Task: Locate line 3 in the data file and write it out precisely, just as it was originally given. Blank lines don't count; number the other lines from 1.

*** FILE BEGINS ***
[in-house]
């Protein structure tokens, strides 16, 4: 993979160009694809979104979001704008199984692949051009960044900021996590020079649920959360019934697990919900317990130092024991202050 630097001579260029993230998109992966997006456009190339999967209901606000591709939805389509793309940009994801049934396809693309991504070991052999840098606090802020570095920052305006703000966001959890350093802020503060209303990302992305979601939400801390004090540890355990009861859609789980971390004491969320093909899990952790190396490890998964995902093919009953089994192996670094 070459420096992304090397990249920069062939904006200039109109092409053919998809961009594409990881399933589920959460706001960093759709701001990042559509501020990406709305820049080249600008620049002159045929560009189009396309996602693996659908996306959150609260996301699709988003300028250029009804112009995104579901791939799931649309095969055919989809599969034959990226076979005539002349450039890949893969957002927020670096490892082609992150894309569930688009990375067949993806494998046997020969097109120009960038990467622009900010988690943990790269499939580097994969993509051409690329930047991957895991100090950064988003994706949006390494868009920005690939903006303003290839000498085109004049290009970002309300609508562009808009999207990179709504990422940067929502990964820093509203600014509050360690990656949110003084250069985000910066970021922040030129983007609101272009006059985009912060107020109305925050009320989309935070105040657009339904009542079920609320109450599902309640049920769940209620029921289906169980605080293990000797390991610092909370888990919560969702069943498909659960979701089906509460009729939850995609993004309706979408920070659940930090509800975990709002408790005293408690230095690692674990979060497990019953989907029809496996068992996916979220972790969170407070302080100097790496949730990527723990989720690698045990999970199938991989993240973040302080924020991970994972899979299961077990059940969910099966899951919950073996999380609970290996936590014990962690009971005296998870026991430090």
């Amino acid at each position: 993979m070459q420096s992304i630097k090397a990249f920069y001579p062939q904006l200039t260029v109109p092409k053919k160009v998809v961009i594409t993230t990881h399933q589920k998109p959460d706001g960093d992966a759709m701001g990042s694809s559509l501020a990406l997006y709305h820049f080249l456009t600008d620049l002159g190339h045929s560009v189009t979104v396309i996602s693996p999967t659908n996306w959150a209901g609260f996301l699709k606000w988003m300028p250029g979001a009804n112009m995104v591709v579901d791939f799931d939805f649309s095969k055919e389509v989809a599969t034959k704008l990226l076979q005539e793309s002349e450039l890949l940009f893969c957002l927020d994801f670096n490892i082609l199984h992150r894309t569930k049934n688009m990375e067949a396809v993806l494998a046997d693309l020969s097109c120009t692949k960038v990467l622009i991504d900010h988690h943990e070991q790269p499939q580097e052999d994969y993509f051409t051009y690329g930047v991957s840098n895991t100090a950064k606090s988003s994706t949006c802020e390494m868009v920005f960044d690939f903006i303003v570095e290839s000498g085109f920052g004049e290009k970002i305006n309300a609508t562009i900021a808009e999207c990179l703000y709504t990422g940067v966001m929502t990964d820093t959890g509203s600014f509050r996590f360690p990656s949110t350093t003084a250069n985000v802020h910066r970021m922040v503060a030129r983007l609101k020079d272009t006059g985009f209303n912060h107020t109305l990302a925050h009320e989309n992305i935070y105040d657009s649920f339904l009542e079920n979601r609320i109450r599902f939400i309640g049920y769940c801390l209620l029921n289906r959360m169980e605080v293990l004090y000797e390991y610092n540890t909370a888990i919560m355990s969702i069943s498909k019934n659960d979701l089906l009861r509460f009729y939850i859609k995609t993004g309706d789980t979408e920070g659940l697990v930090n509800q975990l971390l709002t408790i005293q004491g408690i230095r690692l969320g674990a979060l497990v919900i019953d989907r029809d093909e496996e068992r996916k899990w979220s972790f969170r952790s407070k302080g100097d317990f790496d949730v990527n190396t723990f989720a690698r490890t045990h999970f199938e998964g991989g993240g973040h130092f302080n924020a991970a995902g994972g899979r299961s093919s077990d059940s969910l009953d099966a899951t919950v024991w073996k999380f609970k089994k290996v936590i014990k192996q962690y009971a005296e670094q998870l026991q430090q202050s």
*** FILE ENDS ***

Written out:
């Amino acid at each position: 993979m070459q420096s992304i630097k090397a990249f920069y001579p062939q904006l200039t260029v109109p092409k053919k160009v998809v961009i594409t993230t990881h399933q589920k998109p959460d706001g960093d992966a759709m701001g990042s694809s559509l501020a990406l997006y709305h820049f080249l456009t600008d620049l002159g190339h045929s560009v189009t979104v396309i996602s693996p999967t659908n996306w959150a209901g609260f996301l699709k606000w988003m300028p250029g979001a009804n112009m995104v591709v579901d791939f799931d939805f649309s095969k055919e389509v989809a599969t034959k704008l990226l076979q005539e793309s002349e450039l890949l940009f893969c957002l927020d994801f670096n490892i082609l199984h992150r894309t569930k049934n688009m990375e067949a396809v993806l494998a046997d693309l020969s097109c120009t692949k960038v990467l622009i991504d900010h988690h943990e070991q790269p499939q580097e052999d994969y993509f051409t051009y690329g930047v991957s840098n895991t100090a950064k606090s988003s994706t949006c802020e390494m868009v920005f960044d690939f903006i303003v570095e290839s000498g085109f920052g004049e290009k970002i305006n309300a609508t562009i900021a808009e999207c990179l703000y709504t990422g940067v966001m929502t990964d820093t959890g509203s600014f509050r996590f360690p990656s949110t350093t003084a250069n985000v802020h910066r970021m922040v503060a030129r983007l609101k020079d272009t006059g985009f209303n912060h107020t109305l990302a925050h009320e989309n992305i935070y105040d657009s649920f339904l009542e079920n979601r609320i109450r599902f939400i309640g049920y769940c801390l209620l029921n289906r959360m169980e605080v293990l004090y000797e390991y610092n540890t909370a888990i919560m355990s969702i069943s498909k019934n659960d979701l089906l009861r509460f009729y939850i859609k995609t993004g309706d789980t979408e920070g659940l697990v930090n509800q975990l971390l709002t408790i005293q004491g408690i230095r690692l969320g674990a979060l497990v919900i019953d989907r029809d093909e496996e068992r996916k899990w979220s972790f969170r952790s407070k302080g100097d317990f790496d949730v990527n190396t723990f989720a690698r490890t045990h999970f199938e998964g991989g993240g973040h130092f302080n924020a991970a995902g994972g899979r299961s093919s077990d059940s969910l009953d099966a899951t919950v024991w073996k999380f609970k089994k290996v936590i014990k192996q962690y009971a005296e670094q998870l026991q430090q202050s």